Ever since David Copperfield made a plane disappear, or David Blaine elevated himself above the ground, magic has taken on a rawer, less gimmicky edge. No longer about mere rabbit and hats, or merging metal rings, conjuring is now about taking an audience to the edge – and beyond. Competing with that kind of magic is the challenge faced by Burt Wonderstone (Steve Carell) and long-time partner Anton Marvelton (Steve Buscemi) in Don Scardino’s The Incredible Burt Wonderstone (2013). Used to being sell-out Las Vegas performers, the duo’s hang-man tricks and Steve Miller Band openings now appear old and tired.
Fans instead flock to see Steve Gray (Jim Carrey), an unrefined, energetic, in-yo’-face guerilla magician whose show, the unfortunately titled ‘Mind Rape’, is quite literally violating the senses of everyone it touches. As Gray’s stock rises, Wonderstone’s consequently diminishes, his partnership with Marvelton is broken and his career left in tatters. Finding solace in his old magician idol, Rance Holloway (Oscar nominee Alan Arkin) and glamorous new assistant Jane (Olivia Wilde), Burt sets off to rediscover his incredible magic touch. An eclectic mix of Hollywood talent combine to bring this amusing, if overly predictable American comedy to life. Scardino made his name with NBC’s 30 Rock, and here demonstrates an astute grasp on comedy, allowing his players the time to entertain.
In addition, co-writers Jonathan Goldstein and John Francis Daley, fresh from their success with 2011’s Horrible Bosses, again deliver some decent adult comedy. However, like the aforementioned hit, the ratio of hits and misses is about 60/40, with many gags falling short. Similarly, Carell feels a little miss-cast as the titular magician. It’s hard to fully believe in as a slime-ball, and you wonder what elevation a Will Ferrell-type would have brought into play. That said, Carell is always likeable and does muster some great laughs – particularly through his chemistry with Buscemi, who himself is great as the sidelined Marvelton. The rabbit at the bottom of the hat though is Carrey, who shimmies back onto the screen with great aplomb.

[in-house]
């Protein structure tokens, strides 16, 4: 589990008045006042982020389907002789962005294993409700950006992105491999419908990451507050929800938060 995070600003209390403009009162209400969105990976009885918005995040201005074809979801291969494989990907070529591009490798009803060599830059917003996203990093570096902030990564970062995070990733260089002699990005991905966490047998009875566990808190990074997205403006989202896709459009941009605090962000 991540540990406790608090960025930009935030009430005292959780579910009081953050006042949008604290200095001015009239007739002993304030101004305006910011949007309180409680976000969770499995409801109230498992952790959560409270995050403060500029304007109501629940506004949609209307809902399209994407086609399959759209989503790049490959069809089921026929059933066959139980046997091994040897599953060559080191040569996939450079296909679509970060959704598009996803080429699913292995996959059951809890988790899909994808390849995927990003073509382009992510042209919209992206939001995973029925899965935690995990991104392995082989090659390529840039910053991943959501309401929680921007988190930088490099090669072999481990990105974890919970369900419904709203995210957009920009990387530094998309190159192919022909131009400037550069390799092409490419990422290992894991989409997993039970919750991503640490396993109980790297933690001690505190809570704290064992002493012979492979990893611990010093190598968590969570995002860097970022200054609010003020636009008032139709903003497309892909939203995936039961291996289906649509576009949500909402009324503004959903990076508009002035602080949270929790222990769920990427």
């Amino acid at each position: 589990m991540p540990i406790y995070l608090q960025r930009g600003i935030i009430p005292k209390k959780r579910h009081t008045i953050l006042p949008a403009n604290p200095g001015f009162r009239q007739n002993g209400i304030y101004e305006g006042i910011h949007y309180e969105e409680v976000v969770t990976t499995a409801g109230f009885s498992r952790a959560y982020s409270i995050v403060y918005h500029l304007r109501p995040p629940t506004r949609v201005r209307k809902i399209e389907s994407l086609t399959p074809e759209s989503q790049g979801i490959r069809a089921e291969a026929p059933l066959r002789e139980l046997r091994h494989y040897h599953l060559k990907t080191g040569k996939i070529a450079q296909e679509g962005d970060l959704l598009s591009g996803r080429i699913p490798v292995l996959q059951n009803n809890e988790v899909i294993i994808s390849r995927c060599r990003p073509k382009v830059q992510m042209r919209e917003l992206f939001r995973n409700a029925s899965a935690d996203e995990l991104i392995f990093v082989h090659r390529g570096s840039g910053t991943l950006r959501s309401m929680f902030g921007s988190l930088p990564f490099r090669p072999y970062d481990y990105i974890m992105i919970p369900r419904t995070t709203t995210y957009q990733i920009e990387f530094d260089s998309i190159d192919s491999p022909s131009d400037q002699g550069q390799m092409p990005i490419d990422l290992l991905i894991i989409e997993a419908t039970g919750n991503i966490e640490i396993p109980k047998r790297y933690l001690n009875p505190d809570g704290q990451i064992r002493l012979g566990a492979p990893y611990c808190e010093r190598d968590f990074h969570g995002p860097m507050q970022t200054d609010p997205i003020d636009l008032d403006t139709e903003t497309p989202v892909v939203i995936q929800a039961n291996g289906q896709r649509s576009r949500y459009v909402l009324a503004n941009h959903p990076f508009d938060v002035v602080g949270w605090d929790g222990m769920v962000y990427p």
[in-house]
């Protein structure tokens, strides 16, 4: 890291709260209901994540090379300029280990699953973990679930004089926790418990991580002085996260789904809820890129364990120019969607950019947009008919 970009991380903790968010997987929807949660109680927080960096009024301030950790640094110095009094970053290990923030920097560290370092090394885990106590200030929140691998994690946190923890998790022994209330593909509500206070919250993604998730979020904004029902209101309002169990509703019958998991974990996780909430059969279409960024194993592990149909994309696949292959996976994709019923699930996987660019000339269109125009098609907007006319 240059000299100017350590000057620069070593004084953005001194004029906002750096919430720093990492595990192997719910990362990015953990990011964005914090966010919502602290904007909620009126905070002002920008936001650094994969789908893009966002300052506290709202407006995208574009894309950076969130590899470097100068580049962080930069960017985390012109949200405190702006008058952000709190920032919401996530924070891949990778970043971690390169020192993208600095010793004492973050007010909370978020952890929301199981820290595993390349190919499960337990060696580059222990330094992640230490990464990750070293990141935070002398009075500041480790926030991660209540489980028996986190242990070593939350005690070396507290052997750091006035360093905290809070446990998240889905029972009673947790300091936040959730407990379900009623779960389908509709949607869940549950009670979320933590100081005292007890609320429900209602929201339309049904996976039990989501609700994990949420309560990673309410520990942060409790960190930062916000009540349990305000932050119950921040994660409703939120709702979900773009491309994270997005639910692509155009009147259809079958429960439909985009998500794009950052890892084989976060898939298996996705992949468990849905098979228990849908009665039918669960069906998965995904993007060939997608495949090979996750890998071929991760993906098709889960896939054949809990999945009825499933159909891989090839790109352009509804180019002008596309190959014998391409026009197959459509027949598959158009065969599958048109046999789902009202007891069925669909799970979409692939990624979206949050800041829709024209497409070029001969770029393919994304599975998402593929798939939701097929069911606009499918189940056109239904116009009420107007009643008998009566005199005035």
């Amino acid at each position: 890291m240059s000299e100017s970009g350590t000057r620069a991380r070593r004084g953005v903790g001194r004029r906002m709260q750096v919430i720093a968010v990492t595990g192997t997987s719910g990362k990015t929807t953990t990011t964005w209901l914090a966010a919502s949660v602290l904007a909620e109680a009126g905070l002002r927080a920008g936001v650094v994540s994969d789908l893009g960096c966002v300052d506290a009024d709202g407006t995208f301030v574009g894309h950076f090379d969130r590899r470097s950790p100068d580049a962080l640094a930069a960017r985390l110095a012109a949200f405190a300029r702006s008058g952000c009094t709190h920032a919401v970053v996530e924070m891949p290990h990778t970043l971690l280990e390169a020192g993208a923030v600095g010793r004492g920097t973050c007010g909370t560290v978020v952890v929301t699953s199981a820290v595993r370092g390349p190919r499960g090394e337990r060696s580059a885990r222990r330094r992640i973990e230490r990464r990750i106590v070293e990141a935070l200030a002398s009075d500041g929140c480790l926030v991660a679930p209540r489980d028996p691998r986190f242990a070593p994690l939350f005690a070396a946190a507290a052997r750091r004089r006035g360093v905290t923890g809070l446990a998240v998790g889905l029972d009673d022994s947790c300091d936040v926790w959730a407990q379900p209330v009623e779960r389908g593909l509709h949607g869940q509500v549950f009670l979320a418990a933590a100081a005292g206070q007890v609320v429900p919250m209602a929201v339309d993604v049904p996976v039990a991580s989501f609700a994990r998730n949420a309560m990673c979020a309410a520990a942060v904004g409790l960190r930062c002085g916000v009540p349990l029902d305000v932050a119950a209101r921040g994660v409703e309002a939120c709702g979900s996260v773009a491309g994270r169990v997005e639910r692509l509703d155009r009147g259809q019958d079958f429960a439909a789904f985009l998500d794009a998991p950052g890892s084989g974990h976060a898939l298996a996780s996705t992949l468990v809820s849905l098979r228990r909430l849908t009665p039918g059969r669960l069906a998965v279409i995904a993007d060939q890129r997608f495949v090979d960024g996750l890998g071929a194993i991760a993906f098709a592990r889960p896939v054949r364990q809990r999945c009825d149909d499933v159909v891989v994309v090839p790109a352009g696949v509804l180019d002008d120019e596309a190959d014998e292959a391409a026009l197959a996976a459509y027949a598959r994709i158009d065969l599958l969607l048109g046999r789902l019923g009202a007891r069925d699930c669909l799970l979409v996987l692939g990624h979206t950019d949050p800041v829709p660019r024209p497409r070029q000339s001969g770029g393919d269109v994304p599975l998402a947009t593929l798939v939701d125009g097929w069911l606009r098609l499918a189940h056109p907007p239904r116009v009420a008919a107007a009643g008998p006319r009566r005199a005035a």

Gray is like the love child of Blaine and The Mask’s Stanley Ipkiss, mixed with a dash of Lloyd Christmas; part ballsy entertainer, physical impossibility and sheer dumbness. Relishing his return to comedy, Carrey doesn’t miss a beat, and revels in an edgier supporting role without the weight of carrying the movie. When it hits the right notes, The Incredible Burt Wonderstone is a frivolous joy, with Carrey stealing the rug from under his co-stars with all the joie de vivre of his earlier comic outings. Carell makes as decent a fist as he’s capable of in a somewhat unorthodox role, and the support from Buscemi, Arkin and Wilde is strong enough; yet none of them really have quite what it takes to leave third gear.